The Winchester hoard

Iron Age, about 75-25 BC
From Hampshire, southern England

The most important discovery of Iron Age gold for 50 years

The Winchester hoard is a unique group of gold jewellery. It has been described as the most important discovery of Iron Age gold objects from Britain since 1950, when the Great Torc was found at Snettisham. The hoard has two sets of gold jewellery, each comprising a necklace torc and two gold brooches held together by a chain. There are also two gold bracelets. A total of 1160 grams of very pure gold was used to make the objects. One of the torcs is bigger than the other, possibly because one was made for a man and the other for a woman. The torcs were made in a way that is different to that of any other torc known from Iron Age Britain, Ireland or France.

The hoard was found in 2000 by Mr Kevan Halls using a metal detector in a field near Winchester. He informed Sally Worrell of the Portable Antiquities Recording Scheme about the find. Archaeologists from the British Museum were able to investigate the field to learn more about the context of the find. The gold objects evidently did not come from a grave, settlement or temple, but had been buried on their own on top of a small hill that might have been covered with trees. They may have been buried for safekeeping or as a religious offering.

Many aspects of life for people in the Winchester area were changing at the time this hoard was buried. The objects in this hoard illuminate these changes, with their mixture of old and new, British and Roman ideas. They were made for very important people, perhaps a king and queen, who lived at the time Julius Caesar was conquering France for the Roman Empire.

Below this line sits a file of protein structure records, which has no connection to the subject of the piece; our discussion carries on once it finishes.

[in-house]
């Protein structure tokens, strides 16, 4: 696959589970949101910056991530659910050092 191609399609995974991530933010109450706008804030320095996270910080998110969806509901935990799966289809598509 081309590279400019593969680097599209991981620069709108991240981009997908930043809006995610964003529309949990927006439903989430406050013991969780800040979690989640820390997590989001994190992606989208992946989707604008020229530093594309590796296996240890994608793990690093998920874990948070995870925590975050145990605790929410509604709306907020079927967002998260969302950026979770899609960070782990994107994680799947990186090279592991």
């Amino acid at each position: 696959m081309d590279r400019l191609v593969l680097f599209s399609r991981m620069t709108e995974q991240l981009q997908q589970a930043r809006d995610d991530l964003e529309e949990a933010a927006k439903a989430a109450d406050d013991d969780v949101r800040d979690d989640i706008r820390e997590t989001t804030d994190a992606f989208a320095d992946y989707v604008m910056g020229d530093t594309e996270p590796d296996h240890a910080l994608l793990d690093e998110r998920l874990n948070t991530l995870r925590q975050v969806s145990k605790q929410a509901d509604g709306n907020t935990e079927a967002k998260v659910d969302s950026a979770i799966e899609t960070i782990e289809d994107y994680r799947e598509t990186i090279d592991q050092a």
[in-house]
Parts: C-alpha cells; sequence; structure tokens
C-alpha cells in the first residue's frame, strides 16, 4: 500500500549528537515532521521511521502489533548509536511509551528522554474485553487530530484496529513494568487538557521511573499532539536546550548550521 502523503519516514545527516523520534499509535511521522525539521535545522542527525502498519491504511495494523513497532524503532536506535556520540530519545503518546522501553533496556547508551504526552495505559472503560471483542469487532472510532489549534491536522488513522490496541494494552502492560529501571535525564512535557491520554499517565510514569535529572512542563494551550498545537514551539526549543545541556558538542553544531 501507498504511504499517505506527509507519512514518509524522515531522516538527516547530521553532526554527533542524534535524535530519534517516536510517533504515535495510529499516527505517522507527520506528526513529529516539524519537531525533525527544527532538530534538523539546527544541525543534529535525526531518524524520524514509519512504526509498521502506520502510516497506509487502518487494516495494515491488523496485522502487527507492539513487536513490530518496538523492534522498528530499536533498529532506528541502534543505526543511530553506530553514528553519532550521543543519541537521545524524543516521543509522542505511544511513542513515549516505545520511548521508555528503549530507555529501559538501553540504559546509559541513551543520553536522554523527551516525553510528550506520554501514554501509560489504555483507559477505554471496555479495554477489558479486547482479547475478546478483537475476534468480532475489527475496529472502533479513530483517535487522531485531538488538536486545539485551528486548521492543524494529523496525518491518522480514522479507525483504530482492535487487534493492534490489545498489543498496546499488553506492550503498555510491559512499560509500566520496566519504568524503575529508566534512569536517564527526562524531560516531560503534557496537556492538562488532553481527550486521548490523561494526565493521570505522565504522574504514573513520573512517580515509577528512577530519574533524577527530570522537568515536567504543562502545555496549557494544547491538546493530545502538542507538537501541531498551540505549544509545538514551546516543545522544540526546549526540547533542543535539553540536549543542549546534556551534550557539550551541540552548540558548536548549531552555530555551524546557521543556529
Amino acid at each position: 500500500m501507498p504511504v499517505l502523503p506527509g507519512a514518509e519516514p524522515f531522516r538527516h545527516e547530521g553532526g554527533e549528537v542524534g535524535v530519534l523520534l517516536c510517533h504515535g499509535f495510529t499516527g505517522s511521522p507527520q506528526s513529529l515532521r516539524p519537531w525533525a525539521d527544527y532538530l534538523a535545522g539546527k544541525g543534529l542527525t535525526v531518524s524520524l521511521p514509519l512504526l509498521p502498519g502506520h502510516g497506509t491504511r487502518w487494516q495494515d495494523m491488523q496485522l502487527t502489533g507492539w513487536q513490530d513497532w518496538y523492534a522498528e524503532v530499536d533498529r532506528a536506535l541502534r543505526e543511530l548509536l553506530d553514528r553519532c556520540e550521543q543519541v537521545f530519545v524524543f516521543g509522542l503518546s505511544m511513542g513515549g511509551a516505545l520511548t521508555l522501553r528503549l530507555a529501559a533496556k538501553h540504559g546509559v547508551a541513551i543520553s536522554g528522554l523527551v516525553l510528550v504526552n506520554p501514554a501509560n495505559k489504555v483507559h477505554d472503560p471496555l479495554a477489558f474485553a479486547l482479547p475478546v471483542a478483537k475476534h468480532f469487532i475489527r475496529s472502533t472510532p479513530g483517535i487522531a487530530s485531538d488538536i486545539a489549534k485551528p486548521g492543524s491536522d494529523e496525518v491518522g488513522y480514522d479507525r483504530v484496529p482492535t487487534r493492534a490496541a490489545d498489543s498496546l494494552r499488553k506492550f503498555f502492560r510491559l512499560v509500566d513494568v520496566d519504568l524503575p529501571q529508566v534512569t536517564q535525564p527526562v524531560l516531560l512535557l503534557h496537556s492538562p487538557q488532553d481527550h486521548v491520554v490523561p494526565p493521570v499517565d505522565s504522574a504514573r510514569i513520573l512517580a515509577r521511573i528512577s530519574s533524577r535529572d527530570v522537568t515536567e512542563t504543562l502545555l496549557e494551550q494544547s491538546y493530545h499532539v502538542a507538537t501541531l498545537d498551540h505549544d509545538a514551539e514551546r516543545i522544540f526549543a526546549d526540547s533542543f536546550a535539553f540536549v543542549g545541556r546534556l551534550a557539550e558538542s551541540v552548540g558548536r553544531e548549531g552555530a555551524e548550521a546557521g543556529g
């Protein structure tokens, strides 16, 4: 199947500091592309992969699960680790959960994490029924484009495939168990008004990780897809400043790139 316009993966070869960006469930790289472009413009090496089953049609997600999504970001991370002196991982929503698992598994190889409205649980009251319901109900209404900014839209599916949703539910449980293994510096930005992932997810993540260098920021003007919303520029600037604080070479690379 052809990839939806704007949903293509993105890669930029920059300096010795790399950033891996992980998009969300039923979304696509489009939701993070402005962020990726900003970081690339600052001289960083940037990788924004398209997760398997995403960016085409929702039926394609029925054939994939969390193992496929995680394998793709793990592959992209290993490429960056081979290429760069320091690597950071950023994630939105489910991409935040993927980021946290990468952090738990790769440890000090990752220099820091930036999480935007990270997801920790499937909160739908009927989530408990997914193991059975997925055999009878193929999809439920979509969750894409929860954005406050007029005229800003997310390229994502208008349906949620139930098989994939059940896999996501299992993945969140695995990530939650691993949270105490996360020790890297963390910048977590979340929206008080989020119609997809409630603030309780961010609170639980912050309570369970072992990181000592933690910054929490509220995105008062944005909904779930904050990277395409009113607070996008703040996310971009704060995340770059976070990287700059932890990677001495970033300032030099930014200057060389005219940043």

Other Views: How the Winchester Hoard might have been worn (drawing by Karen Hughes, 2001).

From the collection of the British Museum

Find in the collection online

The Winchester hoard

The Winchester hoard

  • How the jewellery might have been worn (drawing by Karen Hughes)

    How the jewellery might have been worn (drawing by Karen Hughes)

  • One of the torcs

    One of the torcs

  • Kevan Halls

    Kevan Halls


More information


Richard Hobbs, Treasure: Finding our past (London, The British Museum Press, 2003)


Weight: 1160.000 g (total)

Museum number

P&EE 2001 9-1 1-10



Find in the collection online

Search highlights

There are over 4,000 highlight objects to explore